Changsheng received his Ph.D. in mechanical engineering and MBA from University of Massachusetts, a Master's degree in manufacturing engineering Northeastern University in China. Before joining UTRC, Changsheng was a research Fellow at the University of Massachusetts, the Technical Director of a ceramic machining company, and an assistant professor in Manufacturing at Northeastern University in Shenyang, China.

Dr. Guo’s research focus has been on the fundamentals and applications of manufacturing processes such as machining, grinding, and metal forming. He has more than 80 published papers, co-authored one book, and 20 patents. Changsheng is a member of the CIRP (International Academy for Production Engineering), a Fellow of SME, an associate editor for the Journal of Machining Science and Technology. Changsheng received numerous awards such as the prestigious F. W. Taylor Medal of CIRP and the ASME Blackall Award.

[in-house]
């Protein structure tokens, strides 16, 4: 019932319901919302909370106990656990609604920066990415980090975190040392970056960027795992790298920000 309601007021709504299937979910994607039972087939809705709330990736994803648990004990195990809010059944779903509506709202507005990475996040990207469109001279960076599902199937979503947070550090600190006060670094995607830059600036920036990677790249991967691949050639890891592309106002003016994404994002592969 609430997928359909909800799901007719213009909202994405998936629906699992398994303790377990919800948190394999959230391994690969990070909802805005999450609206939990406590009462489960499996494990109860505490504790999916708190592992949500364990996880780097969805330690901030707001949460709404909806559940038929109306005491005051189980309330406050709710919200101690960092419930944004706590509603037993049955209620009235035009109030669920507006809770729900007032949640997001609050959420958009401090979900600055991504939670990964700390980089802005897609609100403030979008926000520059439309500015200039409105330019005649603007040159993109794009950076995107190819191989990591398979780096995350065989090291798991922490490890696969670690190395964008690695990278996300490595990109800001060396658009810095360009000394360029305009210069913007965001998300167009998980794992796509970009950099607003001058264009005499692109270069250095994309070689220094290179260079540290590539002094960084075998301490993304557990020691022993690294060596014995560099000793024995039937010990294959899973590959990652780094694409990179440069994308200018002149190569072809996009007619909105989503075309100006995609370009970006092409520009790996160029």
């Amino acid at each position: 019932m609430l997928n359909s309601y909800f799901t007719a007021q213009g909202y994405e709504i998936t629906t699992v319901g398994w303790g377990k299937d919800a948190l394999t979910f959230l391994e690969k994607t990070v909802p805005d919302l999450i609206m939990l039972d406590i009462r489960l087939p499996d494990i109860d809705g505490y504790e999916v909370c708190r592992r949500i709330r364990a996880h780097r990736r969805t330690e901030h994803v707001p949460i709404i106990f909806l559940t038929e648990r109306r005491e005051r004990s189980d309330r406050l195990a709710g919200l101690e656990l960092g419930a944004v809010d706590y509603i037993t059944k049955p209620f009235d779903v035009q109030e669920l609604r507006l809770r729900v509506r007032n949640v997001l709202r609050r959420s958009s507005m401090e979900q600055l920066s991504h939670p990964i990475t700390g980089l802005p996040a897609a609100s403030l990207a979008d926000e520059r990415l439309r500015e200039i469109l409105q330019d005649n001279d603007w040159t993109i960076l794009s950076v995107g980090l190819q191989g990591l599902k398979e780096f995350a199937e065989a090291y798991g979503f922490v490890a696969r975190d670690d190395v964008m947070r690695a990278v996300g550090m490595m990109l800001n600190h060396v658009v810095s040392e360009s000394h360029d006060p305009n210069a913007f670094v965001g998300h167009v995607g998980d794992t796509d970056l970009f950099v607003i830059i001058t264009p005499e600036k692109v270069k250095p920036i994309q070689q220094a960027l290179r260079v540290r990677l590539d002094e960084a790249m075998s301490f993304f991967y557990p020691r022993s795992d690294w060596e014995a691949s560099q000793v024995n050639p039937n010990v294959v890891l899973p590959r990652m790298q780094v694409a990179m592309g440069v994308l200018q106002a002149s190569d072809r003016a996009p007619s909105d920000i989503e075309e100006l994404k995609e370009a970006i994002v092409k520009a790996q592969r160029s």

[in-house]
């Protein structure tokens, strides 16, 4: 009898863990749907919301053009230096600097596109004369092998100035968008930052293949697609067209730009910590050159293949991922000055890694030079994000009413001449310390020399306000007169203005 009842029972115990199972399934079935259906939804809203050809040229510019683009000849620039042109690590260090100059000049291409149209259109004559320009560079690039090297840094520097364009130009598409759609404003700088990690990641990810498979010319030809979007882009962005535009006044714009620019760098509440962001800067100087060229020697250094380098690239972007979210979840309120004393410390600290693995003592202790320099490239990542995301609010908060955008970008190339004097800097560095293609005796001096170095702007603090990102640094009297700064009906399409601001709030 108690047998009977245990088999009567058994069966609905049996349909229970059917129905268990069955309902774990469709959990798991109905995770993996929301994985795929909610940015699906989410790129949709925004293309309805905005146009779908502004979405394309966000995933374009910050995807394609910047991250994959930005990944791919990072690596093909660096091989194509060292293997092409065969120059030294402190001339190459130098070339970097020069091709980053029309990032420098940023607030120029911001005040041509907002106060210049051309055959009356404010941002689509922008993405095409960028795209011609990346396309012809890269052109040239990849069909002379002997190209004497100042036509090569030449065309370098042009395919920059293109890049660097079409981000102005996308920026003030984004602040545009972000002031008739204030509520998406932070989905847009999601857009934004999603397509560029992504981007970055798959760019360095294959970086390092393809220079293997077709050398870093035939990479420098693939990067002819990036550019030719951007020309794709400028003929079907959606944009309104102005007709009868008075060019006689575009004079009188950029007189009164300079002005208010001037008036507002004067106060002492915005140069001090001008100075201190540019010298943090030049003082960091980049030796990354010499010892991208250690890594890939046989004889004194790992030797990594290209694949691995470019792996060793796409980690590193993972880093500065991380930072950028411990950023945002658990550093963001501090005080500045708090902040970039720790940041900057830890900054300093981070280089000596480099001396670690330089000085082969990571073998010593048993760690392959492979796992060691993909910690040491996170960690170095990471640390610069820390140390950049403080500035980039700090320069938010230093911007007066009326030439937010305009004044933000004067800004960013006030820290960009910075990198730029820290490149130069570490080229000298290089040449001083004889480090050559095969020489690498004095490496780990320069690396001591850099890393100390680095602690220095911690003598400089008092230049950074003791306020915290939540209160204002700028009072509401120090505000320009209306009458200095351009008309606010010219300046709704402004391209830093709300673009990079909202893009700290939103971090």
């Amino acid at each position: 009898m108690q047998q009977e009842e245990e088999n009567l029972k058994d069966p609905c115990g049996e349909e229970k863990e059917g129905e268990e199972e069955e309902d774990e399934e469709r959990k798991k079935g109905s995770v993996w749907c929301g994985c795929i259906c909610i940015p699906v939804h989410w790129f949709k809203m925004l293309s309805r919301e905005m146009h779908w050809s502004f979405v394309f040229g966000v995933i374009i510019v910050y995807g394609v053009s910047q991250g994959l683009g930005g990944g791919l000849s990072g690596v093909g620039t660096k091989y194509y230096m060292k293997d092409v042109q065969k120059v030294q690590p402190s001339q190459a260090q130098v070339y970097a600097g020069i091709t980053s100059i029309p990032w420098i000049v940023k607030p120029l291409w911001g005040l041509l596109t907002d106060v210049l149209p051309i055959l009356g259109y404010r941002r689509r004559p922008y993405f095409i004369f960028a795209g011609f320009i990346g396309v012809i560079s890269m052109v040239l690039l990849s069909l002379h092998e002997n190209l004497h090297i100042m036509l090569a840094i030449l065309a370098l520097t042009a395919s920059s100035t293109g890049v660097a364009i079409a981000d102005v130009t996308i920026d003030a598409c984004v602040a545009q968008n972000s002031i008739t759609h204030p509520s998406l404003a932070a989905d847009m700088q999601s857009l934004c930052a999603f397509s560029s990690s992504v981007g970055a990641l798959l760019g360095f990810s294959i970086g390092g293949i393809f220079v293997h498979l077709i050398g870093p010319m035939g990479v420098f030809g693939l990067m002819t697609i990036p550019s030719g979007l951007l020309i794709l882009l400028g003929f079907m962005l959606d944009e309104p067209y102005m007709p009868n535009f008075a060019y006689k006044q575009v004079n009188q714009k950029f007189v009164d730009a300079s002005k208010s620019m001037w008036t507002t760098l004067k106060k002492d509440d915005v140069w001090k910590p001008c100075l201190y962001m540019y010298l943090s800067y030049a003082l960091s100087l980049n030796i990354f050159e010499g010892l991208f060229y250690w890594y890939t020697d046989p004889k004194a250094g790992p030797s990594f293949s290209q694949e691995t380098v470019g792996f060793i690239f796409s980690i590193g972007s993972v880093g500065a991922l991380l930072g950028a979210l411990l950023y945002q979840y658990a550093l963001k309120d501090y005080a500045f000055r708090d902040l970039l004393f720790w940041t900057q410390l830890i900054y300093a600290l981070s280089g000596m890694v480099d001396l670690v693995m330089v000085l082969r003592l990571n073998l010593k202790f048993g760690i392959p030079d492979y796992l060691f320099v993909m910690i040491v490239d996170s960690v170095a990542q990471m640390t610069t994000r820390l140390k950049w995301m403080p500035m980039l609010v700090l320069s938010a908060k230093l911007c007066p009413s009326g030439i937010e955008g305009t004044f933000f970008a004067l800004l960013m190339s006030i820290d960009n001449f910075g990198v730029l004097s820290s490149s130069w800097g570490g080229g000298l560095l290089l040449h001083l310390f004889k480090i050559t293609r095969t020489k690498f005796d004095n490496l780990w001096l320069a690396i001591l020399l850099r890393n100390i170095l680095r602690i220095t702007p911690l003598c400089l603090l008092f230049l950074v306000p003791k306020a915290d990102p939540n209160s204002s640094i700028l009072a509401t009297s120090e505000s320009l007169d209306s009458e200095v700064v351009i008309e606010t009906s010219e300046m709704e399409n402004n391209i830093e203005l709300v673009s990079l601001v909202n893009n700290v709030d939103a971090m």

Timothy Wagner

Over thirty years in leading/directing research, development and demonstration (RD&D) projects in thermo/fluids technology and building energy systems; Last three years led technology development
efforts for the DOE’s Energy Efficient Buildings Hub; Twenty-six years as Adjunct Assistant Professor for Rensselaer Polytechnic Institute at Harford, CT teaching Masters-level classes in heat transfer, fluid dynamics and propulsion.


Xu Chen